Navy looks to use more biofuel
Source: Capital Press
The U.S. Navy plans to buy 21 billion gallons of biofuel in the coming years.
At a news conference at Boeing Field, Adm. Jonathan Greenert, chief of naval operations, said biofuel, along with nuclear energy, will power the warships, planes and helicopters of the "Great Green Fleet."
The Navy plans to use alternative fuels in half of its fleet by 2020, he said.
Greenert described recent exercises in the Pacific that demonstrated how biofuel blends easily with current petroleum fuel and can be used with existing tankers, hoses and connectors.
Sen. Maria Cantwell, D-Wash., said weaning the country off imported petroleum is critical.
"Energy security is national security," she said. "The Navy faces $30 million extra in fuel costs when oil goes up a dollar a barrel."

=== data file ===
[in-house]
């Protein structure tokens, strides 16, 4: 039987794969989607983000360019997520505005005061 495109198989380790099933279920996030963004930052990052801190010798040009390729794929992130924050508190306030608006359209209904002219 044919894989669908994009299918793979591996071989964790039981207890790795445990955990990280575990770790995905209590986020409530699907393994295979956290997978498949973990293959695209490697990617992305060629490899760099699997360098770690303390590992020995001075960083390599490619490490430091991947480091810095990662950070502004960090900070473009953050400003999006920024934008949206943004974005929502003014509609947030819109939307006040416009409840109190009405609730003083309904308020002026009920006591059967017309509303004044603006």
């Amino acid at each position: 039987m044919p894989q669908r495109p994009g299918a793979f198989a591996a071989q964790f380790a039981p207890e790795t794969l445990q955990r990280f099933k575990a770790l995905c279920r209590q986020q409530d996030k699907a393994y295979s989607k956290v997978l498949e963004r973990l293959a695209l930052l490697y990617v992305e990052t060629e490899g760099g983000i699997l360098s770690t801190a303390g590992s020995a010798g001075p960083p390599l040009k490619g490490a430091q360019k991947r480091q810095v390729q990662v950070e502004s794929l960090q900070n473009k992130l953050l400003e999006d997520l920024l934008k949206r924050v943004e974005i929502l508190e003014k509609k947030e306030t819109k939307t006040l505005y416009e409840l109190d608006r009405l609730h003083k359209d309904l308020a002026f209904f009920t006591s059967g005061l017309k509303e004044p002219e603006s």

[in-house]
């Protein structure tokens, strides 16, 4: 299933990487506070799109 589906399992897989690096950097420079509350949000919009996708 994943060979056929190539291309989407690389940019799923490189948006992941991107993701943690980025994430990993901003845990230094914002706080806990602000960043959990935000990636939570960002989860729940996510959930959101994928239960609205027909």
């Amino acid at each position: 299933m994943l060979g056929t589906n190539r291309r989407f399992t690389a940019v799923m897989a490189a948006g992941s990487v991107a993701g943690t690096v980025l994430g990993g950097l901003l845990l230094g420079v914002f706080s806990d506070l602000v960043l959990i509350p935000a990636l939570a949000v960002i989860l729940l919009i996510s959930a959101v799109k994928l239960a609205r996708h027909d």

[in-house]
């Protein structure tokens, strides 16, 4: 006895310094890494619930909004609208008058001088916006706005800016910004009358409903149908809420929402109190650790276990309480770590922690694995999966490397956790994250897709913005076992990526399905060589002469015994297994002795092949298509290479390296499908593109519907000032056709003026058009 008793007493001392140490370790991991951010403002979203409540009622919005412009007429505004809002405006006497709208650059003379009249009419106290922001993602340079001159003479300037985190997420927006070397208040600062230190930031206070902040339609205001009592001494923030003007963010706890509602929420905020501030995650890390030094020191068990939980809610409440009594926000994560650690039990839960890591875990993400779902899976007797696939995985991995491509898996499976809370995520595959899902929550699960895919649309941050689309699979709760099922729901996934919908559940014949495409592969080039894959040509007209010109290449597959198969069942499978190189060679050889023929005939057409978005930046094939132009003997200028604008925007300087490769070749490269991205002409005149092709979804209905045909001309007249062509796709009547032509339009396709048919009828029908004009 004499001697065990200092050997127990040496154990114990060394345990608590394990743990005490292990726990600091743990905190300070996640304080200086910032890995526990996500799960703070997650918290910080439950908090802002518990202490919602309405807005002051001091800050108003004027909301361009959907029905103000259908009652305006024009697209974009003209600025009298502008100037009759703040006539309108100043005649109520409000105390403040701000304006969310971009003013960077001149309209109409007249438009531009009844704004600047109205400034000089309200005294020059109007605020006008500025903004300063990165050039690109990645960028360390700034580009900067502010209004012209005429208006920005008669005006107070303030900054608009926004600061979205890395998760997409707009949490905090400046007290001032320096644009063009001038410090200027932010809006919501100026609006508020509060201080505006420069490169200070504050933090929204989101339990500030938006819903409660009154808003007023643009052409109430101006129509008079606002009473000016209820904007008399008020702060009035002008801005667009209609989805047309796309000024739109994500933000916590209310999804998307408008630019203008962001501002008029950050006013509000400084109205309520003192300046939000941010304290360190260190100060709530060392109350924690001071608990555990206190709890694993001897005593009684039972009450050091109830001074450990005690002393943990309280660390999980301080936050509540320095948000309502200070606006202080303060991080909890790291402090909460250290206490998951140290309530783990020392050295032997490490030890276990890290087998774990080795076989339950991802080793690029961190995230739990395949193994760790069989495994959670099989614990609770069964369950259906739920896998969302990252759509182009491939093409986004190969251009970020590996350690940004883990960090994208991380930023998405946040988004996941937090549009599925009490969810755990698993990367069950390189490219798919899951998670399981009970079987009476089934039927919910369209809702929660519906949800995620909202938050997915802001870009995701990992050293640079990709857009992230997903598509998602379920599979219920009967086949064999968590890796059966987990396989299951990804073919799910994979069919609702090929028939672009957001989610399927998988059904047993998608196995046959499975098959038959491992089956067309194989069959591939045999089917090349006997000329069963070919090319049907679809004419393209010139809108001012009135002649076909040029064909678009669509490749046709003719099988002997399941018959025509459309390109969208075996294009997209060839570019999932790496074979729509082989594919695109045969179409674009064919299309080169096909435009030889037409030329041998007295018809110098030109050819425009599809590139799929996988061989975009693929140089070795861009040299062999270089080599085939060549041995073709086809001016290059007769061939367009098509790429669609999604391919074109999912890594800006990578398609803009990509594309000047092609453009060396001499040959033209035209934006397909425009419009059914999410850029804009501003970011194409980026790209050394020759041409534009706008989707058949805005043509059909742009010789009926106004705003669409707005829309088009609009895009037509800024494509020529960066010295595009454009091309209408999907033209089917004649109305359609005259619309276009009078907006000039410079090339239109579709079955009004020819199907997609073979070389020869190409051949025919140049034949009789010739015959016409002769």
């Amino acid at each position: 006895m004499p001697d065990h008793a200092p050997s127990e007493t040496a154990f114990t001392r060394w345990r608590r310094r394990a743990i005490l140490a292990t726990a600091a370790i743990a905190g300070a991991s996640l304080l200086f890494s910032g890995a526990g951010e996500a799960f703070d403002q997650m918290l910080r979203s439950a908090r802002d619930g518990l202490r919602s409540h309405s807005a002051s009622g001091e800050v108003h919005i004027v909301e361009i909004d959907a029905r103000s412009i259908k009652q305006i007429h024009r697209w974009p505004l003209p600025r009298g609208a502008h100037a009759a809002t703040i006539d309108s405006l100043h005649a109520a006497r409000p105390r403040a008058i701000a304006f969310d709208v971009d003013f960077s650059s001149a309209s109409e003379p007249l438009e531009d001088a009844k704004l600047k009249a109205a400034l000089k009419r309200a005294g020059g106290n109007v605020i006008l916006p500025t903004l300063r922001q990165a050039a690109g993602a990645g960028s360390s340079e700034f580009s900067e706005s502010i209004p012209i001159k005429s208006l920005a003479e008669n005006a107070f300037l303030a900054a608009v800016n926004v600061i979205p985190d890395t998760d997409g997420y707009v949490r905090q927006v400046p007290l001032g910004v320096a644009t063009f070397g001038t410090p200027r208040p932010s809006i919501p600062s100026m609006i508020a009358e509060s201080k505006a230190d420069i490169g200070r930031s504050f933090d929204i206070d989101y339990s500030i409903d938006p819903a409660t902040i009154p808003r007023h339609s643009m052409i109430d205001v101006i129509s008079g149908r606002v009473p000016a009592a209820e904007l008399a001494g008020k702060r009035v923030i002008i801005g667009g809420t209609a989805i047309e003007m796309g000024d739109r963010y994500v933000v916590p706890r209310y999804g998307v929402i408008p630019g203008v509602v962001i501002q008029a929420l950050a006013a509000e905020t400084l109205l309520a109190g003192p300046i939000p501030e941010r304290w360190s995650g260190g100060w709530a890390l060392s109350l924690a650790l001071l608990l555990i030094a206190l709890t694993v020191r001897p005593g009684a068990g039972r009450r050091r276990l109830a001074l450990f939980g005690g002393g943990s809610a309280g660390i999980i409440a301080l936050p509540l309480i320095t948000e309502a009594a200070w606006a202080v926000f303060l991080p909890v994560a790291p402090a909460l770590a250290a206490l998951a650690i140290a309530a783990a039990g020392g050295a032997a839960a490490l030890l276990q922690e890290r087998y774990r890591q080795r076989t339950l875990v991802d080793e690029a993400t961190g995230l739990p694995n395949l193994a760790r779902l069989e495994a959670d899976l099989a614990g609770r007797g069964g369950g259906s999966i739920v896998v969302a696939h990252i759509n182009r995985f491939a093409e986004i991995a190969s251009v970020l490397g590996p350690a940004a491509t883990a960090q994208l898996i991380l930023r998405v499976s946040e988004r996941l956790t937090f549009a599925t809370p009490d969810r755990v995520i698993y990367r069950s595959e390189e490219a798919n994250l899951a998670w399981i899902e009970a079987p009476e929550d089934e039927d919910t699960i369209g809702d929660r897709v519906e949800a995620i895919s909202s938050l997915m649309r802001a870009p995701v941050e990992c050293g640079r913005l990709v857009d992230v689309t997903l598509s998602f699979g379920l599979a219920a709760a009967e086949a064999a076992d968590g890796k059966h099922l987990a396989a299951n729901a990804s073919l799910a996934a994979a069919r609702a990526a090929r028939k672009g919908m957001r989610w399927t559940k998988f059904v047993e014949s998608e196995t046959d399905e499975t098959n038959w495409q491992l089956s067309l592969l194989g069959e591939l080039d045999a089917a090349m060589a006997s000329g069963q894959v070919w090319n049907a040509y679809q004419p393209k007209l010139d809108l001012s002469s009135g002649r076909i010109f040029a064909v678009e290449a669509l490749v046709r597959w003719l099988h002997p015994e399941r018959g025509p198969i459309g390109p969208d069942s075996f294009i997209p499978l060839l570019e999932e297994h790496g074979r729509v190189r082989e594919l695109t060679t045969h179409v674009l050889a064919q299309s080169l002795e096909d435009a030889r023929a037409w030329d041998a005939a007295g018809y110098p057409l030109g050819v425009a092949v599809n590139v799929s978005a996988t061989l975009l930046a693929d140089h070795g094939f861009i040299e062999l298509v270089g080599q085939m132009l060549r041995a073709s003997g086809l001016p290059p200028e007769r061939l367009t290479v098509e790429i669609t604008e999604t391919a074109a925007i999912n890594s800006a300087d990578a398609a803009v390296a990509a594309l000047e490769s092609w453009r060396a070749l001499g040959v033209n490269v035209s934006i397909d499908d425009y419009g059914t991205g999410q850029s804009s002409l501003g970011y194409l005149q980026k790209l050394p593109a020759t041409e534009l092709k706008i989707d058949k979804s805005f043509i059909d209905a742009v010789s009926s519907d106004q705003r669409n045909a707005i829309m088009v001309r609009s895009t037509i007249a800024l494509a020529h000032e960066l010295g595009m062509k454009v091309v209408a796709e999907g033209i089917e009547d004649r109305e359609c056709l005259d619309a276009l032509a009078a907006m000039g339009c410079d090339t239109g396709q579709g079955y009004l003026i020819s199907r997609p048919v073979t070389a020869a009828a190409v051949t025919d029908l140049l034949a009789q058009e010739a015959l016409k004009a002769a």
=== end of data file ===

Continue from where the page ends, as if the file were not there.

Biofuel is even more expensive, according to industry watchers.
According to IndexMundi, which compiles statistical data from multiple sources, the July 31 spot price for petroleum-based jet fuel was $2.19 and has ranged up to $3.26 a gallon this year.
That compares to $15 a gallon the Navy paid earlier this year for 450,000 gallons of biofuel, according to Biofuels Digest.
Cantwell, Sen. Patty Murray and three members of the U.S. House appeared at the Boeing Field event promoting biofuels, which they say could create hundreds of thousands of jobs.
The research on biofuel is in the works. Grants totaling $40 million fund work at Washington State University and the University of Washington seeking more cost-effective ways of producing biofuels from a variety of materials.
New catalytic converters will convert biofuel from several sources: oilseeds, algae, woody biomass from forests, switchgrass, poplars and more, Ralph Cavalieri, associate vice president for alternative energy at WSU, said.
"The next phase is to get scalability," Cavalieri said.
When conversion can happen in massive amounts, the price will come down, he said.
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